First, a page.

Concerto Ties This Pianist to His Past : Music: Xiang-Dong Kong will play Rachmaninoff’s Second tonight at the Bowl. The piece serves as a sentimental link to his mentor and homeland.


For some listeners, Rachmaninoff’s Second Piano Concerto might seem a sentimental warhorse. In the life of Xiang-Dong Kong, however, the work has become a rhapsody on a theme, with variations unfolding for him even when he was a youngster in Shanghai.

“For me to play this piece is not simply to play a concerto,” said Kong, 26, who will perform it with the Los Angeles Philharmonic, conducted by Sian Edwards, at the Hollywood Bowl tonight.

“In China, my mentor was Prof. Da-Lei Fan, a great teacher and great human being. We were like father and son. He died two years ago at the age of 47.

“During the Cultural Revolution he would hide away to listen to the concerto on an old LP,” Kong said at his home in Irvine last week. “It was his favorite piece. He covered the windows and doors with a blanket so that the neighbor wouldn’t hear it. He toured [as a pianist], and he always wanted to play the Rachmaninoff No. 2, but that never materialized. . . .”


So Kong is realizing his mentor’s dream?

“Yes, I think so.”

It won’t be the first time he has done so, even locally. In April, on one day’s notice--filling in when cellist Yo-Yo Ma had to cancel due to illness--he played the Rachmaninoff in four concerts with the Los Angeles Philharmonic at the Dorothy Chandler Pavilion.

Just how preoccupied he is with the piece was clear as he pulled up at his home for this interview. The historic Benno Moiseiwitsch version of the concerto was blaring over the car speakers. At the door, all shoes came off, and slippers were provided. Inside, the carpets were white; in a central room, the sole contrast was a new nine-foot Steinway.


It’s a far cry from Kong’s early practice environment: Kong, like Fan, had to hide his musical interests from the Chinese authorities.

“Even though we had a little upright piano at home, I couldn’t practice on it,” Kong recalled. “My mother made a cardboard keyboard. I was 5 1/2 years old, and I would learn very simple melodies.” So he could “hear” the notes, he and his mother sang along.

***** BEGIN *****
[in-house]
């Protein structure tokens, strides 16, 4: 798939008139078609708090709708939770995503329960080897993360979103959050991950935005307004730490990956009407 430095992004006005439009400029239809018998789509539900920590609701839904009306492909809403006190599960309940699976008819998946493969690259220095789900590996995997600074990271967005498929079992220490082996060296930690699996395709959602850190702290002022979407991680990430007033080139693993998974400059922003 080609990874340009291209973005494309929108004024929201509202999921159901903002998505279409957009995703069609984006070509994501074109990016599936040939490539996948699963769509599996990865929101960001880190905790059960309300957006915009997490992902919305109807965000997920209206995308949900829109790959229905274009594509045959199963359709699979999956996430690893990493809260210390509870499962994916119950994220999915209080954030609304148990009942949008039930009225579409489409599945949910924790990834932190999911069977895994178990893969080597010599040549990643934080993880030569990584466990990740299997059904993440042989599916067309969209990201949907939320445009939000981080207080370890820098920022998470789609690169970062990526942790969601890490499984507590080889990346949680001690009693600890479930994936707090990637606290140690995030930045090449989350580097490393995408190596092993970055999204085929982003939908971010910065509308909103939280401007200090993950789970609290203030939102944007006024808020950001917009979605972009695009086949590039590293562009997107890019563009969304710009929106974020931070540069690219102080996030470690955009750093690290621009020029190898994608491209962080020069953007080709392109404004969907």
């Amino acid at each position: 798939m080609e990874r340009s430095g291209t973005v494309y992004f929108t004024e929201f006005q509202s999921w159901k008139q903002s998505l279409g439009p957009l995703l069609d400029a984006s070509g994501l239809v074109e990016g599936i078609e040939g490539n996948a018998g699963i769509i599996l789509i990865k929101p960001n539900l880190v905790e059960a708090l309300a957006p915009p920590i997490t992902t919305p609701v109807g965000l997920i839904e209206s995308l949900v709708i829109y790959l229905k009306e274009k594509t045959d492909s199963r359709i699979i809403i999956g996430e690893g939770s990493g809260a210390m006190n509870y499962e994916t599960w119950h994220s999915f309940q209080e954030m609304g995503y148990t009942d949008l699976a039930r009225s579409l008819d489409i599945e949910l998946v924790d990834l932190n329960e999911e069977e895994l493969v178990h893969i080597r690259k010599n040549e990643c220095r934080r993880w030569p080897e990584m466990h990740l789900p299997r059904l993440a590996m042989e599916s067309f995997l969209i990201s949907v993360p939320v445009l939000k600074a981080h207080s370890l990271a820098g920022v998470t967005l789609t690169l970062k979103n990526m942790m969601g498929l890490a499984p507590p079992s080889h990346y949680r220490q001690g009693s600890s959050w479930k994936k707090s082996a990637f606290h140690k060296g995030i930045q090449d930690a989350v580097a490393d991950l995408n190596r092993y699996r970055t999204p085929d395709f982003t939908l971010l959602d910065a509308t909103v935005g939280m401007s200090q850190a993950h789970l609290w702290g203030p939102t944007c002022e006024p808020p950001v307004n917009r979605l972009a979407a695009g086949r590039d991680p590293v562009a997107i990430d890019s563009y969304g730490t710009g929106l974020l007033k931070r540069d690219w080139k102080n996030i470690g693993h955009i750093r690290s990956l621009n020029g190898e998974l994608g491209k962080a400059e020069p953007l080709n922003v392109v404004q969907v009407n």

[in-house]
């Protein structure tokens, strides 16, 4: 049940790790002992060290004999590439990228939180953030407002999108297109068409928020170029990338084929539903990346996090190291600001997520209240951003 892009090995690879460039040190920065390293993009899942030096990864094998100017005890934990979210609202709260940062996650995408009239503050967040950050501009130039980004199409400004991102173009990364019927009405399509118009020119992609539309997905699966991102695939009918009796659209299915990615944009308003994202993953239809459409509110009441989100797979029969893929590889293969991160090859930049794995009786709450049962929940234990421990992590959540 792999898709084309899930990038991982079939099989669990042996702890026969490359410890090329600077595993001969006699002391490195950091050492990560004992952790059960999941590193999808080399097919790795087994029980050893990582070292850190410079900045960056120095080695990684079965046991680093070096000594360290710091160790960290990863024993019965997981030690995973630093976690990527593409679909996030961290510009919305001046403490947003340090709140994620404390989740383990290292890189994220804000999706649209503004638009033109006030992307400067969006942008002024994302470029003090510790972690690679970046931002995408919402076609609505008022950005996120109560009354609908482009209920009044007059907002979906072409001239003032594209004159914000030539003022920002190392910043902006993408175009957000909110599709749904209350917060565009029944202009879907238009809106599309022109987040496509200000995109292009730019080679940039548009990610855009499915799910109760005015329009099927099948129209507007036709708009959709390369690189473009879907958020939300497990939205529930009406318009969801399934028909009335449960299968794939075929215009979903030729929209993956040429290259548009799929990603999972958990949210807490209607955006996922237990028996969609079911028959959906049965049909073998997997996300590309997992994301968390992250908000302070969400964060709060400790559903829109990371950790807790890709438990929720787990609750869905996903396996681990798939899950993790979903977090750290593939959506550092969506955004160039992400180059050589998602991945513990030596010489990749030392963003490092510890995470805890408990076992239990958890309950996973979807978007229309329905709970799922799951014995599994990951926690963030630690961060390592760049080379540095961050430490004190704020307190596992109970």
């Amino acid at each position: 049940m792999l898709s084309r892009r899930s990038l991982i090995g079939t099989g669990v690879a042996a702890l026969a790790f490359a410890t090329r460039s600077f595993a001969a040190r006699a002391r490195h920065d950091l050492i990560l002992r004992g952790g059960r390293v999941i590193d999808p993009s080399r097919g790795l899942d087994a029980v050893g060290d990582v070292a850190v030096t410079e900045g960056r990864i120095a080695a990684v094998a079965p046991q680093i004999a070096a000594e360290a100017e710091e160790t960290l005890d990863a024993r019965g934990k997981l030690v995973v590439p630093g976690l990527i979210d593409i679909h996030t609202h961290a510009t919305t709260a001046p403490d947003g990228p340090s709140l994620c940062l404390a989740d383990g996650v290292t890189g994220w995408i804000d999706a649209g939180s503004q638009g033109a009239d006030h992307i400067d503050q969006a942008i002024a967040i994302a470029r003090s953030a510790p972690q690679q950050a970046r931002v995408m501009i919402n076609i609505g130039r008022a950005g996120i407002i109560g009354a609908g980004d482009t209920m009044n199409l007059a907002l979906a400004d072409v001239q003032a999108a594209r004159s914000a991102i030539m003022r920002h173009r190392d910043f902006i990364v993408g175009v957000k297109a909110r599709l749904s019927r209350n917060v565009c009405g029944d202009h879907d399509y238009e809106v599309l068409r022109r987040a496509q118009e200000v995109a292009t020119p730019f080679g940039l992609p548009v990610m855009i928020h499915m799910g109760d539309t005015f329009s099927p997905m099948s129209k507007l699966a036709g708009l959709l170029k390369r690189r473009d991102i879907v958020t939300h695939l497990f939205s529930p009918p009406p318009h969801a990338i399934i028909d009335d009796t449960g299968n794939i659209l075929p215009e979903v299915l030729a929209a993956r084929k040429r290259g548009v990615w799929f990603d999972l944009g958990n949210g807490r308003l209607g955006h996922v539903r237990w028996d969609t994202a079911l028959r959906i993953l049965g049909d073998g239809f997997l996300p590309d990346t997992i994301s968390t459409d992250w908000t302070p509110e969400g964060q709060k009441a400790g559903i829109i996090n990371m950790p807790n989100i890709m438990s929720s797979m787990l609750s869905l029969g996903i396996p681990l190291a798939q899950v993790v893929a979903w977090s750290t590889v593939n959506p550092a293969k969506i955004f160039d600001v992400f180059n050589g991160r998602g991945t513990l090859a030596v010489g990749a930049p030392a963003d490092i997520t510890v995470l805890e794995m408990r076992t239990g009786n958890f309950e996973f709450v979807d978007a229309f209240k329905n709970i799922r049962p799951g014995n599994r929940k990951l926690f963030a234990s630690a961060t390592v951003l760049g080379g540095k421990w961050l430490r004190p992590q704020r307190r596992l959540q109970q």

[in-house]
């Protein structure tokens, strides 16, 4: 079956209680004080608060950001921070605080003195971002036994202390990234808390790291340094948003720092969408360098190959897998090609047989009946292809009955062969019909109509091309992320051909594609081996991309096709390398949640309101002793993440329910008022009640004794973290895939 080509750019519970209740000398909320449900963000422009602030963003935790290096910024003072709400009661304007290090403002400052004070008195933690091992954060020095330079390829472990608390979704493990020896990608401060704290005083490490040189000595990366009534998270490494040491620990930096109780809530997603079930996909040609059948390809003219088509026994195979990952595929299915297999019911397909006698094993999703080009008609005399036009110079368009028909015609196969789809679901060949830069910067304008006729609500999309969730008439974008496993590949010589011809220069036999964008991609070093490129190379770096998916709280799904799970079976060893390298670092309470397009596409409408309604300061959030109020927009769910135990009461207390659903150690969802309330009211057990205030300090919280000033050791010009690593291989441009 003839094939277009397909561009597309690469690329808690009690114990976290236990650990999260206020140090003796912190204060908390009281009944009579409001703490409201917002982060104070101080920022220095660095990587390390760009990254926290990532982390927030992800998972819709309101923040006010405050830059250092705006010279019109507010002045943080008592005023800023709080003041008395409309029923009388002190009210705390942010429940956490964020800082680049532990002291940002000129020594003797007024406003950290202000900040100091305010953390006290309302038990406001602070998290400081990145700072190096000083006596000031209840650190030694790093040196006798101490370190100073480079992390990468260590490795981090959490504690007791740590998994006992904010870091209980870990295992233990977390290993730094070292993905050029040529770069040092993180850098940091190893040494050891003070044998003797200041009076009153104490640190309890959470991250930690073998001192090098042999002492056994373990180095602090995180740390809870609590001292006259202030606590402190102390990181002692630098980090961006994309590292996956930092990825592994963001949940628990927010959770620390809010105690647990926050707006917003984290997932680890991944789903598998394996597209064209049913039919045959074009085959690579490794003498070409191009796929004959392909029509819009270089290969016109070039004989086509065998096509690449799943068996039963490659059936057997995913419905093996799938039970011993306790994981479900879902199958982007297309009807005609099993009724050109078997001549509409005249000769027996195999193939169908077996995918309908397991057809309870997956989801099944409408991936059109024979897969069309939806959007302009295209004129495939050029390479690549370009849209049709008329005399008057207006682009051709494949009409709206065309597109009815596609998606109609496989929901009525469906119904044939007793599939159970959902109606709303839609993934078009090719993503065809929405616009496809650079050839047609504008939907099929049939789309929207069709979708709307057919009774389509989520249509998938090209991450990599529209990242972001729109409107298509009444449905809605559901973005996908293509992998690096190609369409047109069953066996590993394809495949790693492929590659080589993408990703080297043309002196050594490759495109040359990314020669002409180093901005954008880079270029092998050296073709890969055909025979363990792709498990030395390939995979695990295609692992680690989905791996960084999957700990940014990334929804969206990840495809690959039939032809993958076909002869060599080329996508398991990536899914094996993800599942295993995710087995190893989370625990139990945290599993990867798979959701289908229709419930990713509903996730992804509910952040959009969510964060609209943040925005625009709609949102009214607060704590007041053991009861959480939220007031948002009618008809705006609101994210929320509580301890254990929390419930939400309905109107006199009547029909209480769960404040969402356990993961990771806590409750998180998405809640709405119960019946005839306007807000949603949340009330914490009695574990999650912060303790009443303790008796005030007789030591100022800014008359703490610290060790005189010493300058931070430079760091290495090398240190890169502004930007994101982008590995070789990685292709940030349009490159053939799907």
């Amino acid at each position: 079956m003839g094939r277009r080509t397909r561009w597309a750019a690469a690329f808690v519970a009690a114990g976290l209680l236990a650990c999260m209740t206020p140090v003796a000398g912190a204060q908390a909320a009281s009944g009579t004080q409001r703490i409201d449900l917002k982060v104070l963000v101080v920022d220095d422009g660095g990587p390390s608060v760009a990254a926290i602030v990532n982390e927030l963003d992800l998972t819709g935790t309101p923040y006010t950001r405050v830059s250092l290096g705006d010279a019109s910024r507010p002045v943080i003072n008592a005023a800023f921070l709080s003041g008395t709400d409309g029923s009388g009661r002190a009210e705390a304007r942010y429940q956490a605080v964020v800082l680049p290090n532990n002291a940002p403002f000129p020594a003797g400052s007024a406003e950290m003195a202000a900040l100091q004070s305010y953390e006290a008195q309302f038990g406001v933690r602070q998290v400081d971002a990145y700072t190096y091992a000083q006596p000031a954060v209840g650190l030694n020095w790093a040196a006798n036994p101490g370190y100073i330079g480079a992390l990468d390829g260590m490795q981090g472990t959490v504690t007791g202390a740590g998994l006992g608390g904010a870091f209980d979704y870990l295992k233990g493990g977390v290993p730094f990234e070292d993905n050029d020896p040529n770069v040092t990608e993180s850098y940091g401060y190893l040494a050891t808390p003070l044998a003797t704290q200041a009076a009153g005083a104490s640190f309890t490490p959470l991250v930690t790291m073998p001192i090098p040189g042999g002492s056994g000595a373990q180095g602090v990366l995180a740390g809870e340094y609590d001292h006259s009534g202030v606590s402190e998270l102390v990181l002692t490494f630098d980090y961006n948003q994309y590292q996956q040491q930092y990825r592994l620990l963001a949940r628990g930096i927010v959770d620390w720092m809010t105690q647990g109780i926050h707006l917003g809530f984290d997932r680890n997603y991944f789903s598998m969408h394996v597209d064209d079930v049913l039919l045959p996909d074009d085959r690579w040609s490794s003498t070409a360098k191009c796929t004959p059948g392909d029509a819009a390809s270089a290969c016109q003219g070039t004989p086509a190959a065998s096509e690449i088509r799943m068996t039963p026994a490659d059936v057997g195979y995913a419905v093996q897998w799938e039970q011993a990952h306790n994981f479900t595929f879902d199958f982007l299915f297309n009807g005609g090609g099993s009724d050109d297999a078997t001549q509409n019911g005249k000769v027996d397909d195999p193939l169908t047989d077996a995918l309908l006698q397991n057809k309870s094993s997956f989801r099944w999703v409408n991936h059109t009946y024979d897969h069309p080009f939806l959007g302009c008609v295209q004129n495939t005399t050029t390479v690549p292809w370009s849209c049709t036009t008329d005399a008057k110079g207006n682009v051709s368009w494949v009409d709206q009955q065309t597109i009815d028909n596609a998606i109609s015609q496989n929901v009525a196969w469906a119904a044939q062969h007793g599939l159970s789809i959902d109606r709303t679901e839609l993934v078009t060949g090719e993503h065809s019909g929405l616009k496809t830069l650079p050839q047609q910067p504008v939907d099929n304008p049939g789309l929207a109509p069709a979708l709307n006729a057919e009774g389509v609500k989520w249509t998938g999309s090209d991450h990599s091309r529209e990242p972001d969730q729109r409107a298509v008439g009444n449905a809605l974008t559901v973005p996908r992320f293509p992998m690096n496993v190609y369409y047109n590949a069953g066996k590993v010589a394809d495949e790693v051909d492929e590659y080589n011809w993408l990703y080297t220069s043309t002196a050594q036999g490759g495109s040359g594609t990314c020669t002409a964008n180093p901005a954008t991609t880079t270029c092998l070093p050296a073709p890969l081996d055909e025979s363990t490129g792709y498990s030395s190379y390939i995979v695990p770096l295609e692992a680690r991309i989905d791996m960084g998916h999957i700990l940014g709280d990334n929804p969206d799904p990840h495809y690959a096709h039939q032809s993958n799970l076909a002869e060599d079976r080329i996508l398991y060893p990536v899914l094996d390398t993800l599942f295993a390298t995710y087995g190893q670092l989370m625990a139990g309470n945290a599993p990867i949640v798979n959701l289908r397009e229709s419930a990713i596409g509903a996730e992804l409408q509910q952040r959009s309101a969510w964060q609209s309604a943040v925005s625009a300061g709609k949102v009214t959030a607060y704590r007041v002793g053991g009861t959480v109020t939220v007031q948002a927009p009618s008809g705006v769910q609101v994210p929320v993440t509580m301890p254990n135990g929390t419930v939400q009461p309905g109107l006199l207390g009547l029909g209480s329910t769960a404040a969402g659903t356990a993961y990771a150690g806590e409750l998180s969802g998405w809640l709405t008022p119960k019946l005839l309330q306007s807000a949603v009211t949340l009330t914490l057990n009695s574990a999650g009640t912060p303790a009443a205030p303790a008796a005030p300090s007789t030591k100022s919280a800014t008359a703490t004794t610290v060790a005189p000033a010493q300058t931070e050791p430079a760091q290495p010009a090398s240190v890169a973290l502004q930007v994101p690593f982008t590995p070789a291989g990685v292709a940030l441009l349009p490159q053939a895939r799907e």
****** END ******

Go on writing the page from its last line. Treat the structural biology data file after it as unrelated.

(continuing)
As China’s attitude toward Western culture softened, Kong brought his talent out of hiding. The cardboard practice had paid off. Kong was the 11-year-old pianist who played for Isaac Stern in the 1980 documentary “From Mao to Mozart.” Kong attended the Shanghai Conservatory. At 17, while still a student, he competed in the 1986 Tchaikovsky Competition in Moscow, and went on to become its youngest prizewinner ever. He would win other competitions as well, including, in 1988, the Gina Bachauer International Competition in Salt Lake City. “I got about 100 engagements in 17 countries from the Bachauer,” Kong noted. “The Tchaikovsky, that was rubles--and that was it, you know?”


It was Bachauer founder Paul Pollei who heard Kong play on a visit to China and suggested that he enroll at Brigham Young University in Provo, Utah. Kong arranged for a visa and passport without mentioning that he was a pianist. Had the officials known more about him, he thinks now, they would not have let him go so easily. He finished his degree at the Curtis Institute in Philadelphia in 1993, with his solo career already under way.

Last year, his BMG/RCA Red Seal debut album, “Tchaikovsky: Romance,” was released. In the works are another solo album, “Fantasy,” and a five-CD series of Chinese piano music. A film based on his life is also under way, a co-production of Shanghai Film Studio and Hollywood’s Miracle Pictures.

“It’s ‘Mr. Fan and Me,’ how we met and how he taught me,” Kong said. “It’s a musical drama. Rachmaninoff’s Second Piano Concerto is the theme, of course.”

He dismisses his achievements as “lucky,” and he is feeling particularly fortunate these days. He and his wife, Angel, a violinist with the Pacific Symphony and a longtime resident of Irvine, first met as 9-year-olds in Shanghai; Christmas, 1993, they met again, by chance, in New York. Today they have a new baby--an 8-month-old daughter, Christina--and a new home.


Kong’s China connection remains strong. He is still a Chinese citizen and travels to his homeland often. In Beijing in 1993, for instance, Kong served as soloist for the written-by-committee “Yellow River Concerto,” the first-ever recording of Chinese music to mark $1 million in sales.

Last year Kong organized the Chinese Virtuoso Orchestra, a 34-piece string ensemble drawn from major U.S. orchestras, which performed in China; Kong played a Bach concerto. The group goes back again in December, with woodwinds and a Mozart concerto.

The connection remains strong emotionally as well. Kong offered a final variation on his life’s (and movie’s) theme, then illustrated at the keyboard.

“Whenever I play the Rachmaninoff Second Concerto, it can make my mood so dark,” Kong said. “It gives so much memory from my past. . . .

“This feeling is like a smell that comes,” he said. “If you wear a certain cologne and then in 10 years you smell it somewhere else, all the memories come fresh back. Music is like that. It can capture so much, just like a smell.”

* Xiang-Dong Kong plays with the L.A. Philharmonic tonight, Hollywood Bowl, 8:30. Information: (213) 850-2000.